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The Singing Brakeman (1929)

7.6
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Ratings: 7.6/10 from 20 users  
Reviews: 4 user

Country singing star Jimmie Rodgers sings three songs in this short: "Waiting for a Train", "Daddy and Home", and "T for Texas", all his own compositions.

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Title: The Singing Brakeman (1929)

The Singing Brakeman (1929) on IMDb 7.6/10

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Cast

Cast overview:
Jimmie Rodgers
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Storyline

Country singing star Jimmie Rodgers sings three songs in this short: "Waiting for a Train", "Daddy and Home", and "T for Texas", all his own compositions.

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Genres:

Short | Musical

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Release Date:

31 December 1929 (USA)  »

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Aspect Ratio:

1.37 : 1
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Did You Know?

Trivia

This short is included in its entirety on the DVD "Times Ain't Like They Used to Be: Early Rural & Popular American Music", by Yazoo Records. The copy was made from the from the only original 35-mm film print. See more »

Goofs

Jimmie Rogers is supposed to be a railroad brakeman, wearing his work shirt, overalls, a bandanna, and a railroad hat. But when he crosses his leg, he is clearly wearing dress shoes and silk socks. See more »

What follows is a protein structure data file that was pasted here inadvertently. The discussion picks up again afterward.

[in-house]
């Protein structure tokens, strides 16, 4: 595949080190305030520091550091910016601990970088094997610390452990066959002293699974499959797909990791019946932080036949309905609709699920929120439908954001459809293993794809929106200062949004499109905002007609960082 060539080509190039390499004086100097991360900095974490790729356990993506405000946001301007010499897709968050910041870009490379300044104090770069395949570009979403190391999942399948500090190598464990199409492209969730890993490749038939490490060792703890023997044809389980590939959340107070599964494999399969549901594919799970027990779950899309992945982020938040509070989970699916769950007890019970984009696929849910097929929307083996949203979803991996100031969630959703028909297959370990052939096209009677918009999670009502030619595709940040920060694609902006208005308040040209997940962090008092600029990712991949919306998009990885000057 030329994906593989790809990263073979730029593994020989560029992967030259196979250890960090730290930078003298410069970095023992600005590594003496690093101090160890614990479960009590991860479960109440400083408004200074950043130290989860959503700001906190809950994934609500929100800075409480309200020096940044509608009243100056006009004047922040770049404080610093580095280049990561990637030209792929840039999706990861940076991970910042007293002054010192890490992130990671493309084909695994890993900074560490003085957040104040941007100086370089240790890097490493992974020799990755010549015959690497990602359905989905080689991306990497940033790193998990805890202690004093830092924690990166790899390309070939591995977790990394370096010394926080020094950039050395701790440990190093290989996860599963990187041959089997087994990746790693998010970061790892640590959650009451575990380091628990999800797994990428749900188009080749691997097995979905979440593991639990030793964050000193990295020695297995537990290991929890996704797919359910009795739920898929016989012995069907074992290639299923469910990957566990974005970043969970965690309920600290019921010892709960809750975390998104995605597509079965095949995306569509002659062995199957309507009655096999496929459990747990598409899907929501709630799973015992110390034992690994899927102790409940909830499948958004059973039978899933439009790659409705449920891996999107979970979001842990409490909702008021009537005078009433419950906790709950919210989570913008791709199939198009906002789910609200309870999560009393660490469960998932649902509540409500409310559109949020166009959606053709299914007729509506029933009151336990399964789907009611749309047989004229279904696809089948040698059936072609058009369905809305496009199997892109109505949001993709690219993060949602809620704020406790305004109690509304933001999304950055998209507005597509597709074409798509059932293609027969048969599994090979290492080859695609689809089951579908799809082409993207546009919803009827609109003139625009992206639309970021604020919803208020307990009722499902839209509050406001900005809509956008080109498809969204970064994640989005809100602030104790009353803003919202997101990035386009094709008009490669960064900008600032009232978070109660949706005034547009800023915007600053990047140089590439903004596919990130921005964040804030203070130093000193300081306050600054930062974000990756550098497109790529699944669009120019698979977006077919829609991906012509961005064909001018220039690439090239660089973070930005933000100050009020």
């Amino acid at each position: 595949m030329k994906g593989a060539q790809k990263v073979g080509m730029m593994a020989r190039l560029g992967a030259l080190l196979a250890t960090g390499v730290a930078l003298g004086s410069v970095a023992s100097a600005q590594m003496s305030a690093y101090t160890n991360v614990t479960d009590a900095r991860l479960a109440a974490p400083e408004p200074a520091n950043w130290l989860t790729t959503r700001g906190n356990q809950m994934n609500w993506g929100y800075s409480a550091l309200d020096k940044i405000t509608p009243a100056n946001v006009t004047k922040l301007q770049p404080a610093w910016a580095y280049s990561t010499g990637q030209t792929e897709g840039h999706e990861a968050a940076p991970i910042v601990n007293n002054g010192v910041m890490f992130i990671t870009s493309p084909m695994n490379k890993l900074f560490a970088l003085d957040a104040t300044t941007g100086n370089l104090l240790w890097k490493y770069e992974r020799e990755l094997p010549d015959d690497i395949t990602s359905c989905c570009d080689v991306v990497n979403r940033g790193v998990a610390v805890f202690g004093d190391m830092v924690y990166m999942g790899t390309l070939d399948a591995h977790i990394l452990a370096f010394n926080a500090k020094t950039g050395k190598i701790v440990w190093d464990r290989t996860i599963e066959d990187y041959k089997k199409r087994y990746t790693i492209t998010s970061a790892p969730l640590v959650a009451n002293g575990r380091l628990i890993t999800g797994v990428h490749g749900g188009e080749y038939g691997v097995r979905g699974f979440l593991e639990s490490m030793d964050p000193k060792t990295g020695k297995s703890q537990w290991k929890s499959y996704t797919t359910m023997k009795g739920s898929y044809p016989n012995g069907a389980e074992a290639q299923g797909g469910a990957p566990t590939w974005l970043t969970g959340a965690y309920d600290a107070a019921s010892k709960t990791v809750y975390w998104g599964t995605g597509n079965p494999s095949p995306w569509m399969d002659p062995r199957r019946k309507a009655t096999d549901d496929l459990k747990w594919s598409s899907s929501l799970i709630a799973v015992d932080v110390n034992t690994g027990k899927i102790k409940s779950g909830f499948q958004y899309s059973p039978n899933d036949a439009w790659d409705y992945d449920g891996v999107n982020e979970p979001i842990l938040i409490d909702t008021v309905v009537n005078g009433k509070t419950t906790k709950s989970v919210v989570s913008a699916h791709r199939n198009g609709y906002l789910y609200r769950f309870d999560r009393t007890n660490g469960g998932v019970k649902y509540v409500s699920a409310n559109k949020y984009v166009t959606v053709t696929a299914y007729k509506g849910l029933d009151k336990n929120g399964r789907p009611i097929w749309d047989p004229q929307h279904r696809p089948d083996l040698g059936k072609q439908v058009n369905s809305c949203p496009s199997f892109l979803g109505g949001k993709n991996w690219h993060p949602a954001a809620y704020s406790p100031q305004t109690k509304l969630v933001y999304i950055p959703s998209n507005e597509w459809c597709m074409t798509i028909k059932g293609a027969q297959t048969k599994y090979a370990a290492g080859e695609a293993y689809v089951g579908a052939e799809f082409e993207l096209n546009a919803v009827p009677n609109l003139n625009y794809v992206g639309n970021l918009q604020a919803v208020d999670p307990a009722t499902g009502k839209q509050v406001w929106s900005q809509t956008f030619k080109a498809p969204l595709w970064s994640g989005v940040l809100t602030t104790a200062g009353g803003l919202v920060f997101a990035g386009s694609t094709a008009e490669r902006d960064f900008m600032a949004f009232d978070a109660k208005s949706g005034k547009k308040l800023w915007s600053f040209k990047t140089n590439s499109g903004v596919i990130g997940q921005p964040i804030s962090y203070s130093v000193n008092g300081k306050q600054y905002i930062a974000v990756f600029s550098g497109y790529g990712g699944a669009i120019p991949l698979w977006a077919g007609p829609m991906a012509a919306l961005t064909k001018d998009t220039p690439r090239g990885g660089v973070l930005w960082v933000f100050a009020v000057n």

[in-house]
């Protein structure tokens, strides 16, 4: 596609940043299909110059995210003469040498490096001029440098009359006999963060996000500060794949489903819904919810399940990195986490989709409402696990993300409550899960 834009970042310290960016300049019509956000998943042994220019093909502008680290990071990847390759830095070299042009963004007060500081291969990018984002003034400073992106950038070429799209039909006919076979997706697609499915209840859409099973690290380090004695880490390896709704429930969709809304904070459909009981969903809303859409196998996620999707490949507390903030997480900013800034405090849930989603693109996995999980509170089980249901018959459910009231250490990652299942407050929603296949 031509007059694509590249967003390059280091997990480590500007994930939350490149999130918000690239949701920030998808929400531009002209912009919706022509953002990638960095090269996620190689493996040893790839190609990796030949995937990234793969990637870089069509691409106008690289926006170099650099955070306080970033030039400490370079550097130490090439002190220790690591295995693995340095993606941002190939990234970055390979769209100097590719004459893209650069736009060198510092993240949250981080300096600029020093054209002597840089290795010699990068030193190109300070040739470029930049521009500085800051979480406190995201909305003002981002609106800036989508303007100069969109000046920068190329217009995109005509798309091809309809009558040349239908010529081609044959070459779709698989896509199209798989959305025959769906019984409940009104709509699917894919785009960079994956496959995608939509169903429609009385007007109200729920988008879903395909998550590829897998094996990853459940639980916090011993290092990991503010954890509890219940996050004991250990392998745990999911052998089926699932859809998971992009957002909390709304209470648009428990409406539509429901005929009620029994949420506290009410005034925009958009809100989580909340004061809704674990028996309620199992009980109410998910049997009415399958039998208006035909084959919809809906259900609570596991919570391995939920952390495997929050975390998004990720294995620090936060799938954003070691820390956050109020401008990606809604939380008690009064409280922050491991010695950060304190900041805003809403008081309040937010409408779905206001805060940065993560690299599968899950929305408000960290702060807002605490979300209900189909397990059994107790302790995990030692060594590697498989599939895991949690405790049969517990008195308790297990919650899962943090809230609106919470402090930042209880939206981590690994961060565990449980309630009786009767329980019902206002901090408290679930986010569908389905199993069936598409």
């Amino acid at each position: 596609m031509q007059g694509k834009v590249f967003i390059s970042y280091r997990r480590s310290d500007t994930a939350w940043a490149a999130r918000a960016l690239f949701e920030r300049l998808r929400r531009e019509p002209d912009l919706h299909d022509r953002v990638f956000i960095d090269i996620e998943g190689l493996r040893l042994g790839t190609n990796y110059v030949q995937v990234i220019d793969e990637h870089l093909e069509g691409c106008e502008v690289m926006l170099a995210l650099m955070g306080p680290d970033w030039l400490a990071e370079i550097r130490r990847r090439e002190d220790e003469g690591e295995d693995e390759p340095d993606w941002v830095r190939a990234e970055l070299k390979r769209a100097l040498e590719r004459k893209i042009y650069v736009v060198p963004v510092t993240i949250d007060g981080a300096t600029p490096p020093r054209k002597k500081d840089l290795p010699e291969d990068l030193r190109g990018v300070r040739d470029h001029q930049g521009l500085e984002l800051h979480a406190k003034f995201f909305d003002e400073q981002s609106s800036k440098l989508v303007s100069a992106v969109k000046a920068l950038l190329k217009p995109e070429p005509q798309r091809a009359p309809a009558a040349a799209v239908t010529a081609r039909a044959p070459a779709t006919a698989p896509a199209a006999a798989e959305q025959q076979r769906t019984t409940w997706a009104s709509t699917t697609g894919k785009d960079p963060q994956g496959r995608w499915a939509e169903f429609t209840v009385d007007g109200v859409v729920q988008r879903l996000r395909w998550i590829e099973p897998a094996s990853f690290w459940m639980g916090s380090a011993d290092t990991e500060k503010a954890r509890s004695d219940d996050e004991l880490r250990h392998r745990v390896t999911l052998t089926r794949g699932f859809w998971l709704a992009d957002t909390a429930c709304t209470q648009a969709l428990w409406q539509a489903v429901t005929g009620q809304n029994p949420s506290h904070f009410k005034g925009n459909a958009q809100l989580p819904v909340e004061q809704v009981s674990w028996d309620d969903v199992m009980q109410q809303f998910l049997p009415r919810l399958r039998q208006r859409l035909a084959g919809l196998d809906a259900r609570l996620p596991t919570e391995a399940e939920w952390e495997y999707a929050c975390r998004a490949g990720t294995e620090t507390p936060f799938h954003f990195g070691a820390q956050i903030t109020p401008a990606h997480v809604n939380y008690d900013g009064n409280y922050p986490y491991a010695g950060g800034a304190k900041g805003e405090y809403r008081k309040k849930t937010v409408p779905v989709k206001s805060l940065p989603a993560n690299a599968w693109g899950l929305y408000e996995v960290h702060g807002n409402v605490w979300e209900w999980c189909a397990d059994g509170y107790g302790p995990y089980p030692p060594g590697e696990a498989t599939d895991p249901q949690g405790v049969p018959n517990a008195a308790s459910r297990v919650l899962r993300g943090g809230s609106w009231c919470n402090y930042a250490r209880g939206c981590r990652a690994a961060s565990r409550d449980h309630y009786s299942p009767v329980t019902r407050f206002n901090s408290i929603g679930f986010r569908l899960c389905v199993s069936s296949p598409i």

Connections

Edited into The Beatles Anthology: July '40 to March '63 (1995) See more »

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User Reviews

Poorly staged but very good music
25 January 2014 | by (United Kingdom) – See all my reviews

I was in Tennessee recently and took the time to visit Nashville for a few days. It is a very cool city for eating, drinking, watching sports and listening to music but to be honest there are not a huge amount of great things to do outside of these and so it was I decided to go to the Country Music Hall of Fame and Museum, despite not really being a great fan of the genre. What that visit taught me was that actually I do like country in a historical sense but that the modern country-pop rubbish and the excessive bad-taste of other recent eras all put me off and made me lump all of that in together. Part of realizing how much I enjoy really old, scratchy country is seeing this film at the Museum.

It is poorly staged as a short film and even as a performance really, since it is stiff and basic in terms of direction, but it is Rodgers music that makes it worth the watch. Others more knowledge than me told me this guy died very shortly after this period and that this film is the only film of him performing. The importance of this is more relevant when you think about where his music fits in – his blues style seems fresher than the 1920's, OK not modern but still he sounded a little ahead of his time perhaps. Not a great short film by any means but worth seeing if you are a fan of country music – or even if you think you are not based on modern pop acts.


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